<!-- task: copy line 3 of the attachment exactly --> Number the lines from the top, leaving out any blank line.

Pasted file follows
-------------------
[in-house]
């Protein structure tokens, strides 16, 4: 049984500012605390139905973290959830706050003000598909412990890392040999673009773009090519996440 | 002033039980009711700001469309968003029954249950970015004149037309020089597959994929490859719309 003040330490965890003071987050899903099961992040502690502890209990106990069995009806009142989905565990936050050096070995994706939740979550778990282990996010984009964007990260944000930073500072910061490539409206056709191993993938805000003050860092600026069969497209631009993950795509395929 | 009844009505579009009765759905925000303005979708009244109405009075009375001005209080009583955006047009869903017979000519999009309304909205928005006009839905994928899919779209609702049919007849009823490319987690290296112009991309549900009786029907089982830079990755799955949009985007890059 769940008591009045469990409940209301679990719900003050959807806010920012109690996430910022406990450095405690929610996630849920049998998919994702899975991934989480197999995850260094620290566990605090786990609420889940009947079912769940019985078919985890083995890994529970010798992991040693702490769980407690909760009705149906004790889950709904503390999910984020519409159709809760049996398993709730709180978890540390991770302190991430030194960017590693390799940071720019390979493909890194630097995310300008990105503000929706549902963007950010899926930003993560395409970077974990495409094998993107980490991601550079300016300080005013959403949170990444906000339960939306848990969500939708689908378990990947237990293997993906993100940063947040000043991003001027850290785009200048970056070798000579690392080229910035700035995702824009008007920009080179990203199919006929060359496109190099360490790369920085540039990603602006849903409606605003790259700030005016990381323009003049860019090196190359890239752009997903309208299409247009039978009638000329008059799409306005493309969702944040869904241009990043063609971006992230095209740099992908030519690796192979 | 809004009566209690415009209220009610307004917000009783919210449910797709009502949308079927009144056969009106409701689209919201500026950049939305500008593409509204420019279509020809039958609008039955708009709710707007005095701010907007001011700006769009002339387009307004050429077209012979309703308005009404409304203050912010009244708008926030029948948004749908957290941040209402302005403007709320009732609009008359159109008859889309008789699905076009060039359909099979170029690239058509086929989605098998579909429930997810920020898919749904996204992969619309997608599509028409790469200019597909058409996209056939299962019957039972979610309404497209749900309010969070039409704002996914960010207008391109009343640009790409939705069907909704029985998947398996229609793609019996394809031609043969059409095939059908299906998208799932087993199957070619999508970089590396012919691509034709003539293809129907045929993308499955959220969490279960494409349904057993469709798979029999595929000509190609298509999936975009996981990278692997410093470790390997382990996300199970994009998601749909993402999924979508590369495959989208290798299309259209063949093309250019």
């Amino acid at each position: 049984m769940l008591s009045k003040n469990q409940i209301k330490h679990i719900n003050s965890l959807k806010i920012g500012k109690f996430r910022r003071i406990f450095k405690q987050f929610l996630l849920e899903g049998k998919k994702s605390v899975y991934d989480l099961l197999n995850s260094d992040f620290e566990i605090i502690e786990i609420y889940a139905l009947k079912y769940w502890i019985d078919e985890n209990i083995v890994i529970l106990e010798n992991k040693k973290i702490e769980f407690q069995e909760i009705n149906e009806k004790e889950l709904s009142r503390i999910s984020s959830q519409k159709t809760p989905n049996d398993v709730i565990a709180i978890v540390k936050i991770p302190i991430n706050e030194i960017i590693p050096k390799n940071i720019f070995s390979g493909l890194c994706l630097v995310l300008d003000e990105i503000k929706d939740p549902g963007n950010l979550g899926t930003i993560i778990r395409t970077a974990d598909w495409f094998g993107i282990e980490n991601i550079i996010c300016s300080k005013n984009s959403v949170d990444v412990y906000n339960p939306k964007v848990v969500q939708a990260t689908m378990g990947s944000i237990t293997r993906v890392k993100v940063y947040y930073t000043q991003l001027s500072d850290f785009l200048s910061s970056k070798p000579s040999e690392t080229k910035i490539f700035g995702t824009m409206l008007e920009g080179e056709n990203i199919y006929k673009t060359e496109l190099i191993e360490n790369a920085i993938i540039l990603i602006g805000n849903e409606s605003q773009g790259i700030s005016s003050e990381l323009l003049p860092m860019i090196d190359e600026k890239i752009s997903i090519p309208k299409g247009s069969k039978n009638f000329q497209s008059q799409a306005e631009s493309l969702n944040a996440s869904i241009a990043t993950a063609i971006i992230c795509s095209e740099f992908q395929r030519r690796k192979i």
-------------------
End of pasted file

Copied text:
């Amino acid at each position: 049984m769940l008591s009045k003040n469990q409940i209301k330490h679990i719900n003050s965890l959807k806010i920012g500012k109690f996430r910022r003071i406990f450095k405690q987050f929610l996630l849920e899903g049998k998919k994702s605390v899975y991934d989480l099961l197999n995850s260094d992040f620290e566990i605090i502690e786990i609420y889940a139905l009947k079912y769940w502890i019985d078919e985890n209990i083995v890994i529970l106990e010798n992991k040693k973290i702490e769980f407690q069995e909760i009705n149906e009806k004790e889950l709904s009142r503390i999910s984020s959830q519409k159709t809760p989905n049996d398993v709730i565990a709180i978890v540390k936050i991770p302190i991430n706050e030194i960017i590693p050096k390799n940071i720019f070995s390979g493909l890194c994706l630097v995310l300008d003000e990105i503000k929706d939740p549902g963007n950010l979550g899926t930003i993560i778990r395409t970077a974990d598909w495409f094998g993107i282990e980490n991601i550079i996010c300016s300080k005013n984009s959403v949170d990444v412990y906000n339960p939306k964007v848990v969500q939708a990260t689908m378990g990947s944000i237990t293997r993906v890392k993100v940063y947040y930073t000043q991003l001027s500072d850290f785009l200048s910061s970056k070798p000579s040999e690392t080229k910035i490539f700035g995702t824009m409206l008007e920009g080179e056709n990203i199919y006929k673009t060359e496109l190099i191993e360490n790369a920085i993938i540039l990603i602006g805000n849903e409606s605003q773009g790259i700030s005016s003050e990381l323009l003049p860092m860019i090196d190359e600026k890239i752009s997903i090519p309208k299409g247009s069969k039978n009638f000329q497209s008059q799409a306005e631009s493309l969702n944040a996440s869904i241009a990043t993950a063609i971006i992230c795509s095209e740099f992908q395929r030519r690796k192979i």